Let’s face it – if you have had anything to do with a recent fandom, you’ve probably been there. Queuing in the rain, most likely with an unwilling parent, watching harried booksellers unpack boxes of the latest Twilight…the latest Harry Potter…the latest Song of Ice and Fire. Perhaps. Because I’m sure George RR Martin is feeling the pressure of a thousand waiting readers just as Rowling and any other popular series writer does, even those whose fans wait at home by Amazon rather than queuing outside Waterstones at silly o’clock for the first glimpse and smell of the coveted new volume. He bears up well and holds out but I can’t pretend I haven’t heard a lot of grumbling about ‘why won’t he hurry it up’? Were but that it were so easy, reader!
The weight of pressure and more to the point, the very public demonstration of this pressure by fans, seems to me at least to be a new vogue. Long epic book series are nothing new. I remember reading mid-90s David Eddings’ hulking Belgariad series and managing to wait patiently without too much frustration for the companion Belgarath and Polgara novels that were subsequently published. The fantasy genre is a particular serial offender (oh dear) because by its very nature, you need a lot of characters. Not to say that there aren’t other genres that produce long, expansive series – history, romance, humour – there is no end to the potential for characters that work and you can bring back to the joy of readers. There’s no doubt that the merge of books with films, TV series and the internet is the largest factor contributing to the hype. Would A Song of Ice and Fire be so popular without the TV series? Would so many people who don’t usually read pick up a Harry Potter book unless a friend had taken them to the film to see Harry zapping evil on the big screen? Of course, this is only a positive in and of itself – more people should read. Visual adaptations are no substitute for original written words. It does however mean that when a long series is in the offing, there are a lot more people who aren’t prepared to be patient for so long, and they can share and talk about their frustrations. In a world of fast food, instant communication and high-speed travel, waiting for a process as long as writing a book to be complete is not as appealing as it might have been once. Writing a novel is not however making a burger. Things take time. Lord of the Rings fans should have been happy that their long book series was already complete for their post-film fix, but no, I also heard people wondering why Tolkien hadn’t written more in his lifetime! The Hobbit film apparently has the potential to be another trilogy and out of such a short book, that speaks volumes about how people just want more of what they love, and fast.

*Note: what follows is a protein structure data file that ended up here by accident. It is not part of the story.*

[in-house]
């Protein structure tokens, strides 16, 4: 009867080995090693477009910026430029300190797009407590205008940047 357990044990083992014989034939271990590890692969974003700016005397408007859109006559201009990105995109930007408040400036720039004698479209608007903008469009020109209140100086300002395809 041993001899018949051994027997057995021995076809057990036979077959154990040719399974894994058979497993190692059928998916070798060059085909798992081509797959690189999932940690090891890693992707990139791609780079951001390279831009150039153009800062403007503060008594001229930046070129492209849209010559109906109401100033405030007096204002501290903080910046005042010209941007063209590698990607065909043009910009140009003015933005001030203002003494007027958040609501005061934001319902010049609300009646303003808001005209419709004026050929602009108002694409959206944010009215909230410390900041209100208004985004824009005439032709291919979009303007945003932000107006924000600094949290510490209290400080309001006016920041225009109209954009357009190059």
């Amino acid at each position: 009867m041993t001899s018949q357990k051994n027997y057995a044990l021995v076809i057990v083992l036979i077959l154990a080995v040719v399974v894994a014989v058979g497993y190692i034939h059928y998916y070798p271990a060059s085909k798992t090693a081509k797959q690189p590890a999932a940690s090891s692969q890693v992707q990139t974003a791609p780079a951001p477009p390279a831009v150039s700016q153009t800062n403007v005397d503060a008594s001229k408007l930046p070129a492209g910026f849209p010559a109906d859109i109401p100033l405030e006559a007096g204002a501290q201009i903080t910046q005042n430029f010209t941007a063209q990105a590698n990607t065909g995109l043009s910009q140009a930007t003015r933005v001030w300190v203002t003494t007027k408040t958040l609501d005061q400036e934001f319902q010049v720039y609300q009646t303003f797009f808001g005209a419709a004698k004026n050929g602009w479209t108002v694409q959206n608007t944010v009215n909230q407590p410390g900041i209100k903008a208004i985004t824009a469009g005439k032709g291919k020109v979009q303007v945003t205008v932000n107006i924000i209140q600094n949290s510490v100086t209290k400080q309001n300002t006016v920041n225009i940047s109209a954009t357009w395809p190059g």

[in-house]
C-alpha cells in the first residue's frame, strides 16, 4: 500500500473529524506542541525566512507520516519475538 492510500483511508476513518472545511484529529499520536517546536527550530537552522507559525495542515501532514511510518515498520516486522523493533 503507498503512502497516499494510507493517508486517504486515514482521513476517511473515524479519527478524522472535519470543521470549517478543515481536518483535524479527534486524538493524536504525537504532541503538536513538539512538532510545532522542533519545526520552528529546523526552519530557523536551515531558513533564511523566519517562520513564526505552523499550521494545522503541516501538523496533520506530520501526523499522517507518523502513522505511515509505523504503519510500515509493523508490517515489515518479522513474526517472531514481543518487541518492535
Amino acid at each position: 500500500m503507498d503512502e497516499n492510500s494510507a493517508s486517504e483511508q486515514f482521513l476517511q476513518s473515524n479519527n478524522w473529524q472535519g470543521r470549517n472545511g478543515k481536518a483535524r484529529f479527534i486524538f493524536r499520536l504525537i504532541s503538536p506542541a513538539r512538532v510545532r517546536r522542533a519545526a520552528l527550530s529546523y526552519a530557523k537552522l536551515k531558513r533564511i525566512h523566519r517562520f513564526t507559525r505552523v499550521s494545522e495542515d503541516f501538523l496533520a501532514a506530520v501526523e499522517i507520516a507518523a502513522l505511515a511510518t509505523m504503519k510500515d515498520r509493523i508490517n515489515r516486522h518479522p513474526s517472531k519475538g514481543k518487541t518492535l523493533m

So where does this leave the writer struggling to perfect his craft before unleashing it upon a baying public? No-one sees the writer at work the way you see an actor or a singer. There is no reality TV show for novelists, so unless you yourself write, it’s hard to understand the process. And it’s different for every person. I imagine George RR Martin has a MASSIVE organisational chart for the many characters and plotlines he has in play – or a superhuman memory. I remember the aforementioned David Eddings once proclaiming his love for his editor because without one, some cheeky fan will delight in picking out the mistakes you make with your characters’ histories (I might be that fan. I spot a few sometimes and yes, it bothers me…). Writing a story is a lot harder than those three simple words. Editing, re-editing, changing scenes that don’t work, making sure your characters are in-character, that the plotlines connect, typos, grammar, that the throwaway line you mentioned about your hero’s sister doesn’t come back to haunt you when his quest depends on his being an only child…there are many pitfalls. The dream is to sit down, type for an hour or two a day, then meet other writers and drink champagne and chat about cover art. The reality is sitting in the middle of a web of points of view, events and timescales which you are meant to be in control of, but most of the time, run away with you. No wonder it is a long process!
It is a great honour to have characters that are beloved by many. I can’t imagine a successful writer would change it for the world. But I am sure it can be hard. Fans can be fickle, especially in the modern age – in all honesty, will people remember Twilight in ten, twenty, fifty years’ time? Well, we can hope not, but the reason is, there is always another writer snapping at your heels to take your top spot away, as with everything. Stars rise and fall. The saddest thing in the world must be to publish a final volume of a once-beloved saga that no-one cares about any more, but where do you substitute speed for quality? What about personal satisfaction? Some writers genuinely do write for themselves. Why should they rush? There are more than a few books about recently that could have stood for a good edit – how many publishers just forced them to finish and put the book out to satisfy the demand for vogue and the fast-lane fans? I say this as a fan: waiting is hard. No-one enjoys being left hanging. But I also say this as someone who knows writers: writing is hard. Knowing people are waiting can be inspiring but it can also be high-pressure which can be in turn, counterproductive.
So when you hop online to see if the Mighty Bearded Glacier has put up ANY more hints about what Theon Greyjoy might be up to today, give him a break – he’s trying. Theorise, chat with other fans, but remember: patience is a virtue. In the meantime, there is always space for another writer in the world. Pick up the pen, turn on the computer and enter your own world. Who knows, you might be the creator of next big series that everyone is craving the next instalment of!